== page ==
The 15th annual Irish Film Festival in Boston championed Irish culture and talent for a packed house. “Wow,” breathed festival director Dawn Morrissey when she looked up at the full balcony on opening night. She soon explained; her first viewing of the films in Galway decided it: “Boston needs to see these films.”
The Boston audience agreed.
One audience member thanked the last-minute whim that motivated him to see the films that left him “hugely affected.”
The festival had no shortage of hugely affective moments.
After the screening of Inez: A Challenging Woman, a documentary that explores the life and legacy of the internationally renowned and hugely influential human rights and trade union activist Inez McCormack, Massachusetts State Representative Kevin Blanchette pushed through the crowd for a tearful reunion with Inez’s widower Vinny McCormack.
“It was an extraordinary moment for me,” Vinny explained. With Blanchette’s help, Inez had convinced Massachusetts to pass the landmark MacBride Principles. “It’s really unbelievable;” Vinny exclaimed, “after thirty years!”
Blanchette offered Vinny a commemorative plaque of the Principles that he had kept on his desk for two decades. Vinny and co-director Trevor Birney presented Blanchette with the original tape of Inez and Blanchette’s historical defense.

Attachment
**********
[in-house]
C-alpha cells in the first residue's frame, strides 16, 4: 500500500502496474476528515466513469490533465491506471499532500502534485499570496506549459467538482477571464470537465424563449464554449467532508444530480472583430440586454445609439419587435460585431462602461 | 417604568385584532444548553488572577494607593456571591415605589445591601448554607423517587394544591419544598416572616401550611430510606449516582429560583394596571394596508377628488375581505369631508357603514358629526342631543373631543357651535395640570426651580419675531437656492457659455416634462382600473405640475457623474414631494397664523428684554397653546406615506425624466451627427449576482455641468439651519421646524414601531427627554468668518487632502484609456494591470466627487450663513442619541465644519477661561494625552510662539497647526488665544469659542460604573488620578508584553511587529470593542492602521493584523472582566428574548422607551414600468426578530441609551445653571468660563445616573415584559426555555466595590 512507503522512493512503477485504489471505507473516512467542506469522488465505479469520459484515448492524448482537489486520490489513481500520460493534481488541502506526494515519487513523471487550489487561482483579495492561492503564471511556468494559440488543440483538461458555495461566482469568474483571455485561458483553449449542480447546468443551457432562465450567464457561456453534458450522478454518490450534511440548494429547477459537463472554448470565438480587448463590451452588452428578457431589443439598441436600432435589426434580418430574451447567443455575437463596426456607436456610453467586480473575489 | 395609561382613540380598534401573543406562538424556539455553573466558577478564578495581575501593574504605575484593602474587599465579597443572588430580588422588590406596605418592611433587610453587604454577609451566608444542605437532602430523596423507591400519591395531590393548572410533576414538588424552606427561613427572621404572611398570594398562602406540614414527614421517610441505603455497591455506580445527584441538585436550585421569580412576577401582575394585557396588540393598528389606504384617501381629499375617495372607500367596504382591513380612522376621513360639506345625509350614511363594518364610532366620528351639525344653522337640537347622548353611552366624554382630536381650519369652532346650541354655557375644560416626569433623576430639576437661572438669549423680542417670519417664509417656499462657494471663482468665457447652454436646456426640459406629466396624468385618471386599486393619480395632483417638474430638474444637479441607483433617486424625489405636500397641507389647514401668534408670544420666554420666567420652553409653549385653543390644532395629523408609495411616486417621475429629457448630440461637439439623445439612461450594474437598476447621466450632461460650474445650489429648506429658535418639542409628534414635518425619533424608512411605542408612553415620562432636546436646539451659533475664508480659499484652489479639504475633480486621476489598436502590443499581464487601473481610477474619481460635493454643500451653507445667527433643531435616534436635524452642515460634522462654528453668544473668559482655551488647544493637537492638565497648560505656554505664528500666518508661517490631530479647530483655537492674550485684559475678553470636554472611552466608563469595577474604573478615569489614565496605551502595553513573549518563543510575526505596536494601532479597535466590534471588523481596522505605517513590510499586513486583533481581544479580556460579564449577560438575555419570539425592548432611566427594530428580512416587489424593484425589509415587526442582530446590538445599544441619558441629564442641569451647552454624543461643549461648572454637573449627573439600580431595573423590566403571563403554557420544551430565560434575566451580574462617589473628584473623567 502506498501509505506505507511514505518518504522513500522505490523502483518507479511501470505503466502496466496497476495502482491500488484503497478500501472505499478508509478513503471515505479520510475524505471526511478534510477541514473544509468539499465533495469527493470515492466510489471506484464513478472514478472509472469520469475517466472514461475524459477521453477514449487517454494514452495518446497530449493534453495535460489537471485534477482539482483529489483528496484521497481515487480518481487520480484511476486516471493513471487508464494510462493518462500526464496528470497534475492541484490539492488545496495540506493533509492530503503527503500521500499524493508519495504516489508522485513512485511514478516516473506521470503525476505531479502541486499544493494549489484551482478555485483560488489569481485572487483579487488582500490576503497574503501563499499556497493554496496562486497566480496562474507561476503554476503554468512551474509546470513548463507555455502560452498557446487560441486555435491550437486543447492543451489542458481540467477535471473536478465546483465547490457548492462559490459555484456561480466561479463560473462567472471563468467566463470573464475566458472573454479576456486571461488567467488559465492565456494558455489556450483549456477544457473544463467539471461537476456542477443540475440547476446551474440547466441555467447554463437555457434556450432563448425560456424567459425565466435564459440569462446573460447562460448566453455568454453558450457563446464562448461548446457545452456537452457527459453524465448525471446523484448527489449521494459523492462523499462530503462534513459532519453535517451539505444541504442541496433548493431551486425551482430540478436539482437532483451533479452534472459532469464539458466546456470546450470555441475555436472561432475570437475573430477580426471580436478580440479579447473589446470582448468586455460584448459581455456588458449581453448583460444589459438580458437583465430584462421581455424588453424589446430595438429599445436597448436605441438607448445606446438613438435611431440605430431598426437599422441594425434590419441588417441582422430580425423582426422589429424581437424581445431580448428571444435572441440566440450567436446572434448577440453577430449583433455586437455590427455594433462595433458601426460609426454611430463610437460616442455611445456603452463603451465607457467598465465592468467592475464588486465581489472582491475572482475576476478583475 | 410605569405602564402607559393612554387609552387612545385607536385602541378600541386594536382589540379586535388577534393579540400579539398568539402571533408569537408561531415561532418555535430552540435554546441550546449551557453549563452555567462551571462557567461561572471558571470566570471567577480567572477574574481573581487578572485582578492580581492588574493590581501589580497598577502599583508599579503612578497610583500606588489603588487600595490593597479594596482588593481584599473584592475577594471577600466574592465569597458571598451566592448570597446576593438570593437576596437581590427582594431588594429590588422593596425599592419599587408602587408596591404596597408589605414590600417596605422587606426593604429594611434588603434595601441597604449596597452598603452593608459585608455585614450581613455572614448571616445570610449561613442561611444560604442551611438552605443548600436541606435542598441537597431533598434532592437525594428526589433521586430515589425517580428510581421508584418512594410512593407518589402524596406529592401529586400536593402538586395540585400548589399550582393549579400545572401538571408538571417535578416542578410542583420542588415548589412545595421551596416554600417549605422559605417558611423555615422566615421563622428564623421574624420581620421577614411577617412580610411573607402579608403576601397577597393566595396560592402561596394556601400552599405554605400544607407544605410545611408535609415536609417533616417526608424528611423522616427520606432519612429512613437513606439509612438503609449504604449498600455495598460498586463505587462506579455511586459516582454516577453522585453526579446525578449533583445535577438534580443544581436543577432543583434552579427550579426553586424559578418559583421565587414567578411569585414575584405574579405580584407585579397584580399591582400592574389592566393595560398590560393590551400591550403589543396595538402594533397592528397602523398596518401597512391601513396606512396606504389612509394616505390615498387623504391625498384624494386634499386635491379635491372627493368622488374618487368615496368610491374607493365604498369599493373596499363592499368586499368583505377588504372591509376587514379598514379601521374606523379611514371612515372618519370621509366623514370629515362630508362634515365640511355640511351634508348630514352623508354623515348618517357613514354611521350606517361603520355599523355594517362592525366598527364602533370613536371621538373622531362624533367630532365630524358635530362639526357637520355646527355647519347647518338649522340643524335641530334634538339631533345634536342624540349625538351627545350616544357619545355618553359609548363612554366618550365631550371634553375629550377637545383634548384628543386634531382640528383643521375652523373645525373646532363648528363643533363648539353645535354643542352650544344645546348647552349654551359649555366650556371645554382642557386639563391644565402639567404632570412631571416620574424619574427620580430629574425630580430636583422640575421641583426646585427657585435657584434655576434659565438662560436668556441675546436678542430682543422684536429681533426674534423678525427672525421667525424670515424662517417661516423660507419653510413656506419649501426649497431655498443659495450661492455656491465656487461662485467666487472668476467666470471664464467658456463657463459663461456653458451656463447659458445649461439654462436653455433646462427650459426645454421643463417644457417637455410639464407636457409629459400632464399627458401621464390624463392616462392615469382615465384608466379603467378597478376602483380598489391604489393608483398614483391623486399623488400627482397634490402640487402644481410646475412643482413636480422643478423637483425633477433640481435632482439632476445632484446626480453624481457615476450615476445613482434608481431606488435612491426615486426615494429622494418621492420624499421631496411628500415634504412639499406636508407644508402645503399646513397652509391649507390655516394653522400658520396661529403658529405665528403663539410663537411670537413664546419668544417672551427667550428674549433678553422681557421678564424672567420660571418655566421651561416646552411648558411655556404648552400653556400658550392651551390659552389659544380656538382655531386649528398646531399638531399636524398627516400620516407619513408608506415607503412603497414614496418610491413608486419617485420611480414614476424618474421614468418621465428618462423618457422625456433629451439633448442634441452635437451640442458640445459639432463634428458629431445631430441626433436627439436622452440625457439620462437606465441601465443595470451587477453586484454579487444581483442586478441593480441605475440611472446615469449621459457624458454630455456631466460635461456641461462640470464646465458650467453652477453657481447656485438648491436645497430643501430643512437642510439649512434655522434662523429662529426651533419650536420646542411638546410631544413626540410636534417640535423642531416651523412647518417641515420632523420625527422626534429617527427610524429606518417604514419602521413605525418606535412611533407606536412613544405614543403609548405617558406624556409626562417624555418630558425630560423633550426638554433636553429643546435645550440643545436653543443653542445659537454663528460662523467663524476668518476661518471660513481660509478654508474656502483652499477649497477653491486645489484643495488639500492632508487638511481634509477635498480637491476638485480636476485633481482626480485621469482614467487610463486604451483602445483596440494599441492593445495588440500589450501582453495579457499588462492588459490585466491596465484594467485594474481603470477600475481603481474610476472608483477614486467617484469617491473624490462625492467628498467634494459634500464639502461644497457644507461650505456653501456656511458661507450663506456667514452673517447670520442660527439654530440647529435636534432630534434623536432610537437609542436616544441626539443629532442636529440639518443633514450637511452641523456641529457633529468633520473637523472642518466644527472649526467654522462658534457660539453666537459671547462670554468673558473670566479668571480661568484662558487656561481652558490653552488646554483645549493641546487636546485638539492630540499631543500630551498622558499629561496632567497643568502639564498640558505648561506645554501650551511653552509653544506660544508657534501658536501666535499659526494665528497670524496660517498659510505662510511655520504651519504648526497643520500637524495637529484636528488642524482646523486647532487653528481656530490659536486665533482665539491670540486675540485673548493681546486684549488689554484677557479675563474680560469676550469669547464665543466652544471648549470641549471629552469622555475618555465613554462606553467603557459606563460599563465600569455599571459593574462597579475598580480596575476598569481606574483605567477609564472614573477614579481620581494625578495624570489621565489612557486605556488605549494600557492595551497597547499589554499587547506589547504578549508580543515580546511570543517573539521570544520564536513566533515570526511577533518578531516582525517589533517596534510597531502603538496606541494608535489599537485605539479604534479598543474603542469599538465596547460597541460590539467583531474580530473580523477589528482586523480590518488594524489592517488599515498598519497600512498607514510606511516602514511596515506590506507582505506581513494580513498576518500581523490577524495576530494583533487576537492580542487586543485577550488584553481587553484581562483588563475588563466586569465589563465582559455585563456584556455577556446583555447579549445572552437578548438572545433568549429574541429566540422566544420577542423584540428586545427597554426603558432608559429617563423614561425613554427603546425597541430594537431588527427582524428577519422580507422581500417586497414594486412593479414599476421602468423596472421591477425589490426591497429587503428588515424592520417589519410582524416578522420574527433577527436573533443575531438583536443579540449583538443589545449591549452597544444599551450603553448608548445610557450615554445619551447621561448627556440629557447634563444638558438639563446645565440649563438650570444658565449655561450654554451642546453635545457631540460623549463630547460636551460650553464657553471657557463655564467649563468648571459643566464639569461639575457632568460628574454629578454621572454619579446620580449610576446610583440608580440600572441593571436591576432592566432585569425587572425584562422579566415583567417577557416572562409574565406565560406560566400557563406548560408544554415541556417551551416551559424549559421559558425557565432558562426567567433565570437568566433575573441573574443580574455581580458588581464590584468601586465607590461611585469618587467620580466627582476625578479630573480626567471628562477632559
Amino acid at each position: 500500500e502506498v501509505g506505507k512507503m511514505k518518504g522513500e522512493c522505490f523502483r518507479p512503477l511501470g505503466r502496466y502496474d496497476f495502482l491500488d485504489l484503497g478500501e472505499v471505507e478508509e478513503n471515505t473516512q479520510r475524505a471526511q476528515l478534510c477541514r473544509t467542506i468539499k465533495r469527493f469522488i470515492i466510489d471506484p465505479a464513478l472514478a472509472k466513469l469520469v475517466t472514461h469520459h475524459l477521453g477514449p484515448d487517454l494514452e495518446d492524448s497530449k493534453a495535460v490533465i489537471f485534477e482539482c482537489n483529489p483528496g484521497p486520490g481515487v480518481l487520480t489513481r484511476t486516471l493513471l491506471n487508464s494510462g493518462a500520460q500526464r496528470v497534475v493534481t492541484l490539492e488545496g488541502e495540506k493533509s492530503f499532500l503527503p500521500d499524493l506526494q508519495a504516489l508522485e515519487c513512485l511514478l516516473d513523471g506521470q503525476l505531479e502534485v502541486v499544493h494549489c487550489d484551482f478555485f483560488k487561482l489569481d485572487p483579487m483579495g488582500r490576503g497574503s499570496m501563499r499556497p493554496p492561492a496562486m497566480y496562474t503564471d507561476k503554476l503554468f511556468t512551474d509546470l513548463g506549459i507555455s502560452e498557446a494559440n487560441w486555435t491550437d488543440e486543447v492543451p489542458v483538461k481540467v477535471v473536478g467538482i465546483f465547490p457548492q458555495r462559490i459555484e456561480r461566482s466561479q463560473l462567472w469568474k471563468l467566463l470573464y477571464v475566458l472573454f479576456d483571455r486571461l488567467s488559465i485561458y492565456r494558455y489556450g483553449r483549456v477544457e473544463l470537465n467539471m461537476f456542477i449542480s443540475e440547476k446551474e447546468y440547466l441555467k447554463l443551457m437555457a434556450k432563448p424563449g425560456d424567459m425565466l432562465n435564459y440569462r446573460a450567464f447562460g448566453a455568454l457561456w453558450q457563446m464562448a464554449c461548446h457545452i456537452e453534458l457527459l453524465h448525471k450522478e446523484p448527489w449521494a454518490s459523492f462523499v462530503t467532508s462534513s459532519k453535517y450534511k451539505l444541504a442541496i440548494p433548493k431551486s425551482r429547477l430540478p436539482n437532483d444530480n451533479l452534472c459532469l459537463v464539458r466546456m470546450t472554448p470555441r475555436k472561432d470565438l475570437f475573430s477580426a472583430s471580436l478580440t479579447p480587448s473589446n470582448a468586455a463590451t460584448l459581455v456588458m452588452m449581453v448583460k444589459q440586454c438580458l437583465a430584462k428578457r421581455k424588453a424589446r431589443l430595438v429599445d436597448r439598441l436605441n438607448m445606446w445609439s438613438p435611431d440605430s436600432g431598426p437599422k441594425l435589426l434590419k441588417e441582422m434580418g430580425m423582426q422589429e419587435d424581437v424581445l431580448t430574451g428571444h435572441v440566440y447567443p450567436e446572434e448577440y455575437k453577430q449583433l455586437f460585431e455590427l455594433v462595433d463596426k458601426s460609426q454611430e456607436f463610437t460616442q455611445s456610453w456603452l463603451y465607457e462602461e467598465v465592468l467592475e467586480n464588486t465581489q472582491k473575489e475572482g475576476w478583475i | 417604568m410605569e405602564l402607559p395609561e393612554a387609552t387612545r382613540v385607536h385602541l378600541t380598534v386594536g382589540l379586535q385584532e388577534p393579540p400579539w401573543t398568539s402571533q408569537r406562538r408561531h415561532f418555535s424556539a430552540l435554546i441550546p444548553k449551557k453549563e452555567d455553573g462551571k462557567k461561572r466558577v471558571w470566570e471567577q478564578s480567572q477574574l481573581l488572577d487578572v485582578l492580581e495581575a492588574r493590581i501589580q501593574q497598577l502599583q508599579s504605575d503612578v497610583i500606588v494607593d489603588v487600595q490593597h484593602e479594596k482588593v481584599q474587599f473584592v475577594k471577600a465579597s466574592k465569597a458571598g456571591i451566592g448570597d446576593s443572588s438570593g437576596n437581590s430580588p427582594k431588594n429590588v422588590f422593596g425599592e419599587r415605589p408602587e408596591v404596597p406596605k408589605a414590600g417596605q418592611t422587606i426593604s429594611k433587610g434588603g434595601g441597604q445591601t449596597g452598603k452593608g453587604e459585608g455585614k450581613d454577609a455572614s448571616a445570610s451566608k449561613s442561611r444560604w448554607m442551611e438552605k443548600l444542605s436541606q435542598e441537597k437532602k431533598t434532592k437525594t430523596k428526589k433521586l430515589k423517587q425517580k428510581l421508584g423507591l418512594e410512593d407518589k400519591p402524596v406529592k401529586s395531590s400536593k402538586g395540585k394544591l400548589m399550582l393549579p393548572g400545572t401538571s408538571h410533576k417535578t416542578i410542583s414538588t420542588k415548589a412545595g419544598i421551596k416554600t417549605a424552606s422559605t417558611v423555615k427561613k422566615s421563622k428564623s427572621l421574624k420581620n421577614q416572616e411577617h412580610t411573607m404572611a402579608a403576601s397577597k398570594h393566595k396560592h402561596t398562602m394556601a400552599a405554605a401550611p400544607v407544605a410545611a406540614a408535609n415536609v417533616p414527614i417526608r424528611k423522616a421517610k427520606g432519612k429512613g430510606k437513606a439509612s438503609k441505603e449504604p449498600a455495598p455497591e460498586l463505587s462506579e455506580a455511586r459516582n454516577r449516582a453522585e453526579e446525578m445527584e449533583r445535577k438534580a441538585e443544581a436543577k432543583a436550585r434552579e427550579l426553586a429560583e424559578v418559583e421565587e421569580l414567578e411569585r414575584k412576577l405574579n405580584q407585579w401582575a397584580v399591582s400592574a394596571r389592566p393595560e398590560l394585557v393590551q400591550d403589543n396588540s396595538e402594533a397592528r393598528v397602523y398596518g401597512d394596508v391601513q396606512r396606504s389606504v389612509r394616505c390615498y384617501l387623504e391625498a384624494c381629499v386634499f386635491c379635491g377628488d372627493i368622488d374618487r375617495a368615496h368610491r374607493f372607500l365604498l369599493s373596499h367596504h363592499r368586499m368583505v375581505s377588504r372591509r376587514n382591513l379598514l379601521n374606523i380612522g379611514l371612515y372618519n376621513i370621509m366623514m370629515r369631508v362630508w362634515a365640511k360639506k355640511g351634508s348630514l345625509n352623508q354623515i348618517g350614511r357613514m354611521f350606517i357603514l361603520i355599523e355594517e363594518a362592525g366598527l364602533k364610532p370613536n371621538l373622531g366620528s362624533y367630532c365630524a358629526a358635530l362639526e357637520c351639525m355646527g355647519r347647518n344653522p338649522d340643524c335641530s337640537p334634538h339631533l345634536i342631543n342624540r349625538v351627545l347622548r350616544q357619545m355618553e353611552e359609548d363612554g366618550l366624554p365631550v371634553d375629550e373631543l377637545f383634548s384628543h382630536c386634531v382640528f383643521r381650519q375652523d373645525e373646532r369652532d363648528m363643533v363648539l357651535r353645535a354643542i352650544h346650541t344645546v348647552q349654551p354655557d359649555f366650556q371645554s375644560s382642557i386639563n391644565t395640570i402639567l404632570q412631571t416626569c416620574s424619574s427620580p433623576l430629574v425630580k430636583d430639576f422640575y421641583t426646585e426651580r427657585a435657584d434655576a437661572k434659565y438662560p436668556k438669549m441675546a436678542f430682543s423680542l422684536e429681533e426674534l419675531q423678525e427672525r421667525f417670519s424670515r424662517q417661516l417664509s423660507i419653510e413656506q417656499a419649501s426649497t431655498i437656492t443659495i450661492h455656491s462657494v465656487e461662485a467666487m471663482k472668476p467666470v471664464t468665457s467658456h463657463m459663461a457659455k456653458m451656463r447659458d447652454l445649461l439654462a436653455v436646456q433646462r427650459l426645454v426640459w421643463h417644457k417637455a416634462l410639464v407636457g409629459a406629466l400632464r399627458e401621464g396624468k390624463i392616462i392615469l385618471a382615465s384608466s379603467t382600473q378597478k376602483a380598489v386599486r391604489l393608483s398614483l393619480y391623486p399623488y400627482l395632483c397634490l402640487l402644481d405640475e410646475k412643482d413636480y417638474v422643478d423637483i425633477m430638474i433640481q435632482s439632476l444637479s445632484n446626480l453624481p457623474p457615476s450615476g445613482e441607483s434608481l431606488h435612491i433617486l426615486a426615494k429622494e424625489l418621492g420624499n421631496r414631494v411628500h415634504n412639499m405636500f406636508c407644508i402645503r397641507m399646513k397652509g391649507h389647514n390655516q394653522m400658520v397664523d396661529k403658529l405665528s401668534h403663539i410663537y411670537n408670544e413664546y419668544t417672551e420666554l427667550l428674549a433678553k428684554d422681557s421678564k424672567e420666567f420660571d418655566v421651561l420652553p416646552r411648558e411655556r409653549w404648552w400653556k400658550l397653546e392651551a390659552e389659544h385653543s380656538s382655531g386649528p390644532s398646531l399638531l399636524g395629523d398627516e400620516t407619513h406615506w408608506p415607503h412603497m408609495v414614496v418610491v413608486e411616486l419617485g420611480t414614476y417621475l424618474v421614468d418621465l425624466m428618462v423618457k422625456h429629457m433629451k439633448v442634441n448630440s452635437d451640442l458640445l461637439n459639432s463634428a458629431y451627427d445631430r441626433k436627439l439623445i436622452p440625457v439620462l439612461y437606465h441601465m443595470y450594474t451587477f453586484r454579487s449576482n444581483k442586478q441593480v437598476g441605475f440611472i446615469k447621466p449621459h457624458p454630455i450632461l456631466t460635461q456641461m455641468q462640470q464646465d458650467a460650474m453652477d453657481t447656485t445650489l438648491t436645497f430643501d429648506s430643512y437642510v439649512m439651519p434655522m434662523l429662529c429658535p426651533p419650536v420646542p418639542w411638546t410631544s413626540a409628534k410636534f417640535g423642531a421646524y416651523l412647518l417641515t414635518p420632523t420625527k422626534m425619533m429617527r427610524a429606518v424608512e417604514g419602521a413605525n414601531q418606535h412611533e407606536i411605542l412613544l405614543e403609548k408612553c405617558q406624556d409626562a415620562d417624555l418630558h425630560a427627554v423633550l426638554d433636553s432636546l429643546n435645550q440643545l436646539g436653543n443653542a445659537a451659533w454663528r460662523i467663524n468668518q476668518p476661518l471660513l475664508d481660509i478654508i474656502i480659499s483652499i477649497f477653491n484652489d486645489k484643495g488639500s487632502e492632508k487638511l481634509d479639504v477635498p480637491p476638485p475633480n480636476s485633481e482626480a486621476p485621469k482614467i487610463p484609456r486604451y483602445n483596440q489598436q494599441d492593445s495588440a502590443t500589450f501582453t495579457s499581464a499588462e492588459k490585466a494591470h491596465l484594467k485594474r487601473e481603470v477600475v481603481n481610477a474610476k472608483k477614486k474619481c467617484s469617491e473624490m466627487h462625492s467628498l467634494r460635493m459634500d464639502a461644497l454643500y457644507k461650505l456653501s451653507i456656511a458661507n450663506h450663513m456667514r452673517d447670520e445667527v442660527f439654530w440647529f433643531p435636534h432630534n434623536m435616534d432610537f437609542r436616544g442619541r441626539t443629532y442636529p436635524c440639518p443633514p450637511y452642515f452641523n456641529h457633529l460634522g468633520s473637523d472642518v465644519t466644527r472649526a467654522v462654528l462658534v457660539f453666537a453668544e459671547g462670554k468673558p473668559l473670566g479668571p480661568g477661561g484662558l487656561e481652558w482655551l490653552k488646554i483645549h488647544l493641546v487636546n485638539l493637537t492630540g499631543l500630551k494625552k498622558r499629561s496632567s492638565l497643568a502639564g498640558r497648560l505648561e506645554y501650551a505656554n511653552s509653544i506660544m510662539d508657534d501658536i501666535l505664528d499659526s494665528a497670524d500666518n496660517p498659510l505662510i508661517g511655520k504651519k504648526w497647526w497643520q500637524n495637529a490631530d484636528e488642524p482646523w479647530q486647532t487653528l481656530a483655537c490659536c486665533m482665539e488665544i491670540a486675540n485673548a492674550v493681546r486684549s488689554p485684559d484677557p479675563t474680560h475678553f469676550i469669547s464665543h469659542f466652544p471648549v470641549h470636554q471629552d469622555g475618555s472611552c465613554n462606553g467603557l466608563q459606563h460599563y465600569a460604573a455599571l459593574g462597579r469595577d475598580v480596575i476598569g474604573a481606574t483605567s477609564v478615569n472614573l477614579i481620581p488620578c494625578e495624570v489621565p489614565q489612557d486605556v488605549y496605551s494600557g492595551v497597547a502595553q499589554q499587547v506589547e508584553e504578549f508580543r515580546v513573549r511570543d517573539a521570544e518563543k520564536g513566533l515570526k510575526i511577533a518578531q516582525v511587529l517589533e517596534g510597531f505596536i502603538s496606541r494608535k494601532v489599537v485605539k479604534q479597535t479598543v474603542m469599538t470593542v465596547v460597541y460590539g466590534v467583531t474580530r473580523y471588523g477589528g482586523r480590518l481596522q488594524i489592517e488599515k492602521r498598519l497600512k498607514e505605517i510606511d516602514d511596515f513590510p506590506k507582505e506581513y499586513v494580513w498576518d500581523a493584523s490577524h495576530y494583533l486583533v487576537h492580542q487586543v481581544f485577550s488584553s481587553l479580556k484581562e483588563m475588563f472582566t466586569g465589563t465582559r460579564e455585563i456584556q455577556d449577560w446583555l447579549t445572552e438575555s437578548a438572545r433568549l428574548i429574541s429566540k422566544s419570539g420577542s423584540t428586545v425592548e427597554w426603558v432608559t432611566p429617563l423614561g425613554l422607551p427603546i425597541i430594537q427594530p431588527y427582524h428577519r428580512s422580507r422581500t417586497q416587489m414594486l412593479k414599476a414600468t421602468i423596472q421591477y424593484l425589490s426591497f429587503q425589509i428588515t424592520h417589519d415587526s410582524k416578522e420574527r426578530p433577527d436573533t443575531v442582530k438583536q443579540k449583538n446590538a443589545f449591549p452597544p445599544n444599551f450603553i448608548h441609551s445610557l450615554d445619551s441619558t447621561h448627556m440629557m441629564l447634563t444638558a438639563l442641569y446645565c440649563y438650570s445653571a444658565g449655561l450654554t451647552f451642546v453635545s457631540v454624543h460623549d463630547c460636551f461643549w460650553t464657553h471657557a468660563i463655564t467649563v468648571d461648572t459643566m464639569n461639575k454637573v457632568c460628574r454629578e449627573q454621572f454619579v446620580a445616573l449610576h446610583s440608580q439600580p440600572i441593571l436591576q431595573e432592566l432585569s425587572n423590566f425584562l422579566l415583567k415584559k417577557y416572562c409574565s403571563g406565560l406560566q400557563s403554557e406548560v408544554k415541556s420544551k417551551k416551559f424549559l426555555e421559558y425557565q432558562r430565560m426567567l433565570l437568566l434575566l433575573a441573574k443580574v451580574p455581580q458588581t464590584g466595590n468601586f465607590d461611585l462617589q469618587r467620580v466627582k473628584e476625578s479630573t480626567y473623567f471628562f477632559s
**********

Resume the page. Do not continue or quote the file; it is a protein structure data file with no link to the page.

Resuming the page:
On Saturday, actor Dara Devaney accepted the “Special Jury Prize” for the Irish-language film An Brontannas. After the film, a Polish woman surprised Devaney and the rest of the audience by asking her questions in fluent Irish.
Martina Durac’s film, Mairéad Farrell: An Unfinished Conversation, which revisits the life and death of Republican icon Mairéad Farrell, opened a cross-Atlantic dialogue on issues of violence. The American audience compared the violence perpetrated during the Troubles to the current American police use-of-force controversy.
In Professor Bríona Nic Dhiarmada’s words, who co-produced the documentary, “All dead bodies look the same when lying in the street,” regardless of whether they are IRA, African American, or British or American police.
Nic Dhiarmada perceived shortcomings in the 1989 Death of a Terrorist documentary on Mairéad Farrell. She wanted to depict ambiguity in the story, but “couldn’t morally” make this “very difficult film” until after the peace process.
The Notre Dame professor of Irish Language and Literature felt obligated to counteract the “amnesia” of Southern Ireland. “If you don’t look back on history,” Nic Dhiarmada warned, “you are doomed to repeat it.”
As festival director Morrissey explained, “We wanted an open dialogue and we got it.”
The 15th anniversary also marked the introduction of awards presented throughout the festival.
On Thursday, director Niall Heery accepted the “Best Feature” award for Gold. And Michael Lennox‘s Boogaloo and Graham won “Best Short.”
On Friday, One Million Dubliners’ director Aoife Kelleher and producer Rachel Lysaght accepted the “Director’s Choice Feature” award for their film about Glasnevin Cemetary . Director Paul Murphy of The Weather Report accepted “Director’s Choice Short.”
Actor Dara Devaney of An Bronntanas won the “Special Jury Prize” on Saturday night.
After the screenings, Orleans, Saloon, and The Burren, all in Somerville’s Davis Square, hosted nightly receptions.
The Irish Film Festival in Boston returns 10 – 13 March 2016.